For the third consecutive year, Miami, Florida, took the number-one spot on The Top 10 Healthiest Cities in America list. The list was created by Mindbody (, an experience technology platform for the wellness industry, as part of its 2022 Mindbody Wellness Index.

Miami ranked highest in residents who exercise at least once a week and residents who exercise for 90 minutes or more per week. Miami residents also ranked as the least stressed, most well-rested and most connected to their community.

The rankings take a holistic look at well-being, factoring in various dimensions of wellness: how much residents exercise, how stressed they are, the amount of rest they get, smoking-and-alcohol consumption rates, body mass index, closeness to friends and family, community connection and spiritual fulfillment.

The 10 healthiest cities in America, according to those criteria, are:

1. Miami, Florida

2. Los Angeles, California

3. San Diego, California

4. Atlanta, Georgia

5. Washington, D.C.

6. San Francisco, California

7. San Jose, California

8. Austin, Texas 

9. Seattle, Washington

10. Raleigh, North Carolina

outside the room podcast logo

New Podcast Supports MTs

Massage Heights recently announced the launch of its Outside the Room podcast, hosted by massage industry veteran CG Funk, the company’s Senior Vice President of Culture and Industry Relations.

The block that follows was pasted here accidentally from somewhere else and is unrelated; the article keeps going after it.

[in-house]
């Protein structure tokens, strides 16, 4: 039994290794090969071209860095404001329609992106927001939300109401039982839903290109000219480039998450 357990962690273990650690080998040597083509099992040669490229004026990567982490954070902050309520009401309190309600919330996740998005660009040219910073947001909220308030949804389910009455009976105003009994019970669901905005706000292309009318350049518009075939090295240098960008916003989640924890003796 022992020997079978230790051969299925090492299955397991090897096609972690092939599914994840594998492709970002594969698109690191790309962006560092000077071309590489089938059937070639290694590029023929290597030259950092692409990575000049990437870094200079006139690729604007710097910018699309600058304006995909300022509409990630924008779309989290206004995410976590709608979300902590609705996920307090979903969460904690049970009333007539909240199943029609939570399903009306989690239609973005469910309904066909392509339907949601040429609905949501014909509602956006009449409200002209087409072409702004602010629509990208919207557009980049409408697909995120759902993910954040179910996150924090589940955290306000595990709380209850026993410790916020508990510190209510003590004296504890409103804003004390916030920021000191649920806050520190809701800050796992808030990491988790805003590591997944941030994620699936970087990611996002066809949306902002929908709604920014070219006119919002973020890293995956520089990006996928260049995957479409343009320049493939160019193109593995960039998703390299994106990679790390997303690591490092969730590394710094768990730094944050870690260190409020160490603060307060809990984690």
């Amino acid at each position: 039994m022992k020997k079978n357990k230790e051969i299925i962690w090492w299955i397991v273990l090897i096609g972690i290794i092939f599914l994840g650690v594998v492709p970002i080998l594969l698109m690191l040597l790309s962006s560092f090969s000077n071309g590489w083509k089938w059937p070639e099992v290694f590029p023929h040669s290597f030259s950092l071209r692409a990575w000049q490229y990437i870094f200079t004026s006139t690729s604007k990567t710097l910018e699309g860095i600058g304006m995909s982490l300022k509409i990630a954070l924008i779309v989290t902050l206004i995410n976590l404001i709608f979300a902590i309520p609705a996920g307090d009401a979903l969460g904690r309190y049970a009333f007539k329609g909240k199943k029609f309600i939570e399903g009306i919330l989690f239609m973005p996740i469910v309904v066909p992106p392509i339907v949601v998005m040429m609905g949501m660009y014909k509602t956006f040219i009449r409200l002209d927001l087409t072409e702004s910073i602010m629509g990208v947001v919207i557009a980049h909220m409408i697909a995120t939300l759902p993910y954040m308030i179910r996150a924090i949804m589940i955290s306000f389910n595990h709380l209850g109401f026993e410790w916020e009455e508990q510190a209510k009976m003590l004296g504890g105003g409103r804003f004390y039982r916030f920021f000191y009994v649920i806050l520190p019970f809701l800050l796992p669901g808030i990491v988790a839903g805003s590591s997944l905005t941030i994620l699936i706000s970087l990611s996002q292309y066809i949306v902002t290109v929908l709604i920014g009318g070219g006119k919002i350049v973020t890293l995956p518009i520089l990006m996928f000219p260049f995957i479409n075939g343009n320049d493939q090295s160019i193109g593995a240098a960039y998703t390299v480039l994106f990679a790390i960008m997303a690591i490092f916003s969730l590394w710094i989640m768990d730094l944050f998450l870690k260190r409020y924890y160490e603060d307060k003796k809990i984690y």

The purpose of the podcast is to support the work of massage therapists and estheticians and increase awareness of the purpose and value of these wellness careers, according to a company release. Each 30-minute episode features special guests and covers such topics as industry news, research, real-life massage and skincare stories, Massage Heights brand innovations and inspirational messaging.

“I deeply believe in the healing power of therapeutic touch and have such high regard for massage therapists and estheticians,” shared Funk. “I’m honored to be a part of this inspiring industry and invite all massage therapists, estheticians and wellness professionals to become a part of the community we are building through Outside the Room.”

The podcast version will be available on the Massage Heights website (, Apple Podcasts, Google Podcasts, Spotify and Audible. Videos of the interviews will be housed on 

Third Layer of Masseter Muscle Identified

In the first detailed study of the third layer of the masseter muscle, researchers have determined “an anatomically distinct, deep third layer of the masseter muscle was consistently demonstrated, running from the medial surface of the zygomatic process of the temporal bone to the root and posterior margin of the coronoid process.”

This demonstration was achieved through dissection of 12 human cadaver heads, analysis of 16 cadavers, evaluation of data from a living subject, and examination of histological sections using methyl methacrylate embedding of one formaldehyde-preserved head.